Sheikh Yusuf al-Haggag and His Mosque and Moulid

Sheikh Yusuf al-Haggag,
His Mosque and Moulid In Luxor

by Jane Akshar

The crowd of the procession of the Moulid of al-Haggag in Luxor

Notation: This story represents original research by Jane Akshar, who's company, Flats in Luxor, is a member of the AETBI and offers apartments and Tours in Egypt.

A Moulid, meaning birthday in Arabic, is a celebration of a holy person and in Egypt these celebrations are held for saints of both the Islamic and Christian faiths. Most are Islamic and are governed by the Lunar Islamic Calendar. Though many consider these not to be proper customs, they are nevertheless popular traditions of the people. Probably the most important Muslim celebration is the Moulid el-Naby (the Prophet's birthday), which along with a number of other important Moulids is celebrated throughout Egypt. However, many others are more local in nature, such as the Moulid of Abu al-Haggag (Sheikh Yusuf al-Haggag) which is held in Luxor, where a mosque dedicated to him and dating to the 13th century may be found incorporated into the ancient Temple of Luxor.

The al-Haggag Mosque viewed through the ancient columns of the Temple of Luxor

Known as the Father of the Pilgrimage, al-Haggag was born in Damascus around 1150 AD and moved to Mecca in his forties before finally settling in Egypt. Yusuf al-Haggag lived many years in Luxor, establishing a zawiyah, before dying there in 1245 AD. Many of his descendents still live in the area.

According to local legend, the mosque of his name in the Temple of Luxor was probably not established by him. However, when a local official decided to rid the ancient temple of this mosque, Abu al-Haggag attempted to stop him. The government official nevertheless insisted that it be moved. Just before the mosque was to be torn down, however, the official woke up one morning to find that he could not move his body and apparently believing this to be the work of Abu al-Haggag, decided to change his mind about moving the mosque. Ever since then, the people of Luxor have had a special fondness for him and their mosque. His Moulid usually occurs during early November.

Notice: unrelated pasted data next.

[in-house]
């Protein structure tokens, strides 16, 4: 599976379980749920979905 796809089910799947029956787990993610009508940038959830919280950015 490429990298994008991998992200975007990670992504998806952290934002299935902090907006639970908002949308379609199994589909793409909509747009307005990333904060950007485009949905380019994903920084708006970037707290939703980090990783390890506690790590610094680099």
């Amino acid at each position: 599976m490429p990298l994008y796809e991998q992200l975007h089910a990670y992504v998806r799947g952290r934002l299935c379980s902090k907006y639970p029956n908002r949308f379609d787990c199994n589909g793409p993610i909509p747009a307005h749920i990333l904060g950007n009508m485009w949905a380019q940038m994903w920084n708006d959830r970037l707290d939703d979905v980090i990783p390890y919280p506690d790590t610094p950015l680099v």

A combination of religion and entertainment, attending these festivals gives you a real picture of Egyptian life. These are local events, not put on for the tourists, although you are welcome to join in. The one in October celebrates a local Luxor saint and a great occasion for young and old alike. The children wear party hats which on closer inspection are made from crisp packets and other packing. They are very colourful and contain a noisy whistle contributing to the over all sound which is deafening.

A child participating in the Moulid of al-Haggag

Paul Sussman, of the Amarna Royal Tombs Project reports that:

" The Moulid (feast) of Abu Haggag happens at this time every year, and is wonderful fun. For days the streets of East Luxor have been filling with multi-coloured stalls selling sweets and toys and party hats, and tonight the town was jammed with revelers. There were impromptu bands playing on street corners, troupes of zikr dancers performing in booths along the roadside, crowds of people listening to itinerant preachers, children running around throwing firecrackers at each other. It was fascinating to witness, and to be part of. Everyone looked so impressive, the old men in their best galabeyas, the young children in their party hats. The great thing about working in Egypt is that its contemporary culture is every bit as rich and vibrant and fulfilling as its ancient one."

The procession has floats from many different guilds; here the boat guild and they are cheerfully bombarded with chickpeas, coins and water by the crowd. Every float is accompanied by either canned or live music. This tends to that of the region and you can hear Nubian and Saidi songs.

Camels dressed to the hilt in the Moulid of al-Haggag

The whole town and surrounding district make it a day to remember. A family might save up all year in order to hire a caleche to be a part of the procession. Or they might decorate a camel. Although horse races are a part of the event, which stretches over several days you can also watch young men spurring their horses up and down before the main procession starts

The procession starts in the afternoon and once it gets going there is float after float with huge crowds accompanying each float. The many guilds include everyone from the felucca people to bakers to musicians,

There a serious part to the festivities as the idea is to be blessed by the saint as the procession passes by.

The procession of the Moulid of al-Haggag in Luxor


This story represents original research by Jane Akshar, who's company, Flats in Luxor, is a member of the AETBI and offers apartments and Tours in Egypt.